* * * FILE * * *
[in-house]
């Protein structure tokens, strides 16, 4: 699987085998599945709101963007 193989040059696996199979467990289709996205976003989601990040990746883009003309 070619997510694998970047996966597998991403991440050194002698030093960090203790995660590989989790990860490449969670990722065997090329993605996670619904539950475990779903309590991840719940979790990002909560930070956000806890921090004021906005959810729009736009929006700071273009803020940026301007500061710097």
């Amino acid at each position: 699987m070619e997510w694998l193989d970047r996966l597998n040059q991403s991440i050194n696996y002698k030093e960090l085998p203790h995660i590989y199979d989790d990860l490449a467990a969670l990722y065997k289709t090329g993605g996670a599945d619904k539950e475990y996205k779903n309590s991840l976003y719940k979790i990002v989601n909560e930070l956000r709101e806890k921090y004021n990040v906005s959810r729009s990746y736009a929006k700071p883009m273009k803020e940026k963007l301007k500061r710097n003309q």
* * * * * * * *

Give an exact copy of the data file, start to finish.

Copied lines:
[in-house]
């Protein structure tokens, strides 16, 4: 699987085998599945709101963007 193989040059696996199979467990289709996205976003989601990040990746883009003309 070619997510694998970047996966597998991403991440050194002698030093960090203790995660590989989790990860490449969670990722065997090329993605996670619904539950475990779903309590991840719940979790990002909560930070956000806890921090004021906005959810729009736009929006700071273009803020940026301007500061710097």
């Amino acid at each position: 699987m070619e997510w694998l193989d970047r996966l597998n040059q991403s991440i050194n696996y002698k030093e960090l085998p203790h995660i590989y199979d989790d990860l490449a467990a969670l990722y065997k289709t090329g993605g996670a599945d619904k539950e475990y996205k779903n309590s991840l976003y719940k979790i990002v989601n909560e930070l956000r709101e806890k921090y004021n990040v906005s959810r729009s990746y736009a929006k700071p883009m273009k803020e940026k963007l301007k500061r710097n003309q």